Neither of those concerns are implicated where, as here, the petitioner directly attacked the prior conviction in state court and the state court vacated the prior conviction. The government complains that the state court case files have been archived or discarded and that, due to the passage of time, victims may be unavailable or unwilling to testify. Critically, though, Arreola-Castillo is not asking the district court to rummage through old case files and hear from witnesses to determine whether his prior convictions were invalid. The New Mexico state court already adjudicated the matter and vacated his prior convictions on that ground. Now, Arreola-Castillo is simply asking the district court to look at the state court's orders to that effect. Like a claim based on failure to appoint counsel, a claim based on vacatur of a prior state conviction will be apparent from the state court's orders. Moreover, there is no concern about protecting the finality of state court judgments because New Mexico already deprived its own judgments of force and effect by vacating them. In doing so, the New Mexico state court clearly determined that Arreola-Castillo's claims did not run afoul of the state's statutes of limitations and procedural barriers.

III. Conclusion

For the foregoing reasons, we Reverse the judgment of the district court.


1.   The government does not dispute that Arreola-Castillo filed his § 2255 petition within one year of receiving notice of the orders vacating his state convictions.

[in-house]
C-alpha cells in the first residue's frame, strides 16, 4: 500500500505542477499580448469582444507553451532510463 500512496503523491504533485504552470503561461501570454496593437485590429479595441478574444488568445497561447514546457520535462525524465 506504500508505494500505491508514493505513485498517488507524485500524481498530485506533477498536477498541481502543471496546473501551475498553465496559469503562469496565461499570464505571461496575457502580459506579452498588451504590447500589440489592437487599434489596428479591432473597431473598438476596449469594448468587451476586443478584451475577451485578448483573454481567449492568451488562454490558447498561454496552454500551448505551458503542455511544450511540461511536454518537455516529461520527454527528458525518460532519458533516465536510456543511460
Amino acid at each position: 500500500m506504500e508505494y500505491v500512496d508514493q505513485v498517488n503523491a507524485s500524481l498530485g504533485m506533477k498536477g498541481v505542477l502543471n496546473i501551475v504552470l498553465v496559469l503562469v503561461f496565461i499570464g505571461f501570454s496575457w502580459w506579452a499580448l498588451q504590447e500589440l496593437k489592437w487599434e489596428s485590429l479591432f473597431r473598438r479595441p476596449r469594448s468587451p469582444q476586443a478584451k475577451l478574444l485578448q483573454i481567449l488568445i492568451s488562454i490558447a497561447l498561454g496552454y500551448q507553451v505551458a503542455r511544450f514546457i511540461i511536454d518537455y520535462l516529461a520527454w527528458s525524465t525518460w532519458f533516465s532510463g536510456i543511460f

2.   To the extent one could argue that § 851(b) uses the term “challenge” more broadly than § 851(c), at most that would suggest that there is some ambiguity in the statute. The context and purpose of the law taken as a whole, however, suggest that the word “challenge” normally means a “full-blown attack,” for the reasons we have explained.

3.   The ACCA increases the penalty for possession of a firearm by a felon if the defendant has prior convictions for a violent felony or a serious drug offense. 18 U.S.C. § 924(e).

4.   The Court distinguished the ACCA from § 851, which allows an individual to challenge the validity of a prior conviction that is less than five years old. See Custis, 511 U.S. at 491, 114 S.Ct. 1732.

5.   Unlike Arreola-Castillo, who successfully sought vacatur of his prior convictions in state court, the petitioner in Daniels “failed to pursue remedies that were otherwise available to him to challenge his [prior] convictions.” 532 U.S. at 384, 121 S.Ct. 1578. Having failed to do so, the Court held that he could not use § 2255 to attack those convictions. Id.

Flaum, Circuit Judge.